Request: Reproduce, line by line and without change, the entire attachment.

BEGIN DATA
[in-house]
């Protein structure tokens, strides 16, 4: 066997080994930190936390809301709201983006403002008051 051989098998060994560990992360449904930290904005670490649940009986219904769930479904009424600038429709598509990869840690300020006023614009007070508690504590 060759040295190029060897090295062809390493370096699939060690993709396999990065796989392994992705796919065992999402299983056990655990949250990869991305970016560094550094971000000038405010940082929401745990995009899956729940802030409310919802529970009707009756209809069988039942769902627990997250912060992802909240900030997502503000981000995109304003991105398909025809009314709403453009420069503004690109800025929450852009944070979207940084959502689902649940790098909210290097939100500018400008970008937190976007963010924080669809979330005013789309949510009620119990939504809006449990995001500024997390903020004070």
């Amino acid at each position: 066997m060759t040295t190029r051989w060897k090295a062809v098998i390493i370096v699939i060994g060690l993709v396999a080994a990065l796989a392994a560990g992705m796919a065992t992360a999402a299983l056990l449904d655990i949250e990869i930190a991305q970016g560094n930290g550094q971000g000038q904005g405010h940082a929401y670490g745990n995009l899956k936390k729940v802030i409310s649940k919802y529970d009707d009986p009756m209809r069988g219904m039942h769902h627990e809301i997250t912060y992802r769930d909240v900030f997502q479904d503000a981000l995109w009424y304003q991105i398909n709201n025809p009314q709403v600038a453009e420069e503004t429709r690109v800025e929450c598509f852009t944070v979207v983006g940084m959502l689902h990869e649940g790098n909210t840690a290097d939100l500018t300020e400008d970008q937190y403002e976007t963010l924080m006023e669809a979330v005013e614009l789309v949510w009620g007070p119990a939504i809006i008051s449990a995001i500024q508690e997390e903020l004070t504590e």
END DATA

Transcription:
[in-house]
């Protein structure tokens, strides 16, 4: 066997080994930190936390809301709201983006403002008051 051989098998060994560990992360449904930290904005670490649940009986219904769930479904009424600038429709598509990869840690300020006023614009007070508690504590 060759040295190029060897090295062809390493370096699939060690993709396999990065796989392994992705796919065992999402299983056990655990949250990869991305970016560094550094971000000038405010940082929401745990995009899956729940802030409310919802529970009707009756209809069988039942769902627990997250912060992802909240900030997502503000981000995109304003991105398909025809009314709403453009420069503004690109800025929450852009944070979207940084959502689902649940790098909210290097939100500018400008970008937190976007963010924080669809979330005013789309949510009620119990939504809006449990995001500024997390903020004070």
């Amino acid at each position: 066997m060759t040295t190029r051989w060897k090295a062809v098998i390493i370096v699939i060994g060690l993709v396999a080994a990065l796989a392994a560990g992705m796919a065992t992360a999402a299983l056990l449904d655990i949250e990869i930190a991305q970016g560094n930290g550094q971000g000038q904005g405010h940082a929401y670490g745990n995009l899956k936390k729940v802030i409310s649940k919802y529970d009707d009986p009756m209809r069988g219904m039942h769902h627990e809301i997250t912060y992802r769930d909240v900030f997502q479904d503000a981000l995109w009424y304003q991105i398909n709201n025809p009314q709403v600038a453009e420069e503004t429709r690109v800025e929450c598509f852009t944070v979207v983006g940084m959502l689902h990869e649940g790098n909210t840690a290097d939100l500018t300020e400008d970008q937190y403002e976007t963010l924080m006023e669809a979330v005013e614009l789309v949510w009620g007070p119990a939504i809006i008051s449990a995001i500024q508690e997390e903020l004070t504590e």